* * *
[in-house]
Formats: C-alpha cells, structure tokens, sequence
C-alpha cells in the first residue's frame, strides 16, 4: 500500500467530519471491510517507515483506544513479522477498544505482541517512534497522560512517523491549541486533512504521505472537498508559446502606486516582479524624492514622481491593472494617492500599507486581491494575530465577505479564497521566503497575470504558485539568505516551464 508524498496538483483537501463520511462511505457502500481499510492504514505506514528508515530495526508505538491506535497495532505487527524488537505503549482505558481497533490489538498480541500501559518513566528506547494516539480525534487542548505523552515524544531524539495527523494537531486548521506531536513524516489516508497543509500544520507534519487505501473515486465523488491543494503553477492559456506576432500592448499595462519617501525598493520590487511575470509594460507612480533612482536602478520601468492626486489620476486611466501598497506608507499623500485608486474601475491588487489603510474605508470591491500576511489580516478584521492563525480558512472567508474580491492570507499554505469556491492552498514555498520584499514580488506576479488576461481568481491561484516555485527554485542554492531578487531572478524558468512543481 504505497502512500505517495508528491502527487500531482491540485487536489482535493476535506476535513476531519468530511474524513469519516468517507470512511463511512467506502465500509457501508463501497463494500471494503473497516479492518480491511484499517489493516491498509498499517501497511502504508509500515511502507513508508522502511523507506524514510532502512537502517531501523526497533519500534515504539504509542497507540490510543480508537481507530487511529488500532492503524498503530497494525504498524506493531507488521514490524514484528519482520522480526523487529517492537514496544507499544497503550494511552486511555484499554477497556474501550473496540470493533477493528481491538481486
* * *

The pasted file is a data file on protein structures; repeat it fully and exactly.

[in-house]
Formats: C-alpha cells, structure tokens, sequence
C-alpha cells in the first residue's frame, strides 16, 4: 500500500467530519471491510517507515483506544513479522477498544505482541517512534497522560512517523491549541486533512504521505472537498508559446502606486516582479524624492514622481491593472494617492500599507486581491494575530465577505479564497521566503497575470504558485539568505516551464 508524498496538483483537501463520511462511505457502500481499510492504514505506514528508515530495526508505538491506535497495532505487527524488537505503549482505558481497533490489538498480541500501559518513566528506547494516539480525534487542548505523552515524544531524539495527523494537531486548521506531536513524516489516508497543509500544520507534519487505501473515486465523488491543494503553477492559456506576432500592448499595462519617501525598493520590487511575470509594460507612480533612482536602478520601468492626486489620476486611466501598497506608507499623500485608486474601475491588487489603510474605508470591491500576511489580516478584521492563525480558512472567508474580491492570507499554505469556491492552498514555498520584499514580488506576479488576461481568481491561484516555485527554485542554492531578487531572478524558468512543481 504505497502512500505517495508528491502527487500531482491540485487536489482535493476535506476535513476531519468530511474524513469519516468517507470512511463511512467506502465500509457501508463501497463494500471494503473497516479492518480491511484499517489493516491498509498499517501497511502504508509500515511502507513508508522502511523507506524514510532502512537502517531501523526497533519500534515504539504509542497507540490510543480508537481507530487511529488500532492503524498503530497494525504498524506493531507488521514490524514484528519482520522480526523487529517492537514496544507499544497503550494511552486511555484499554477497556474501550473496540470493533477493528481491538481486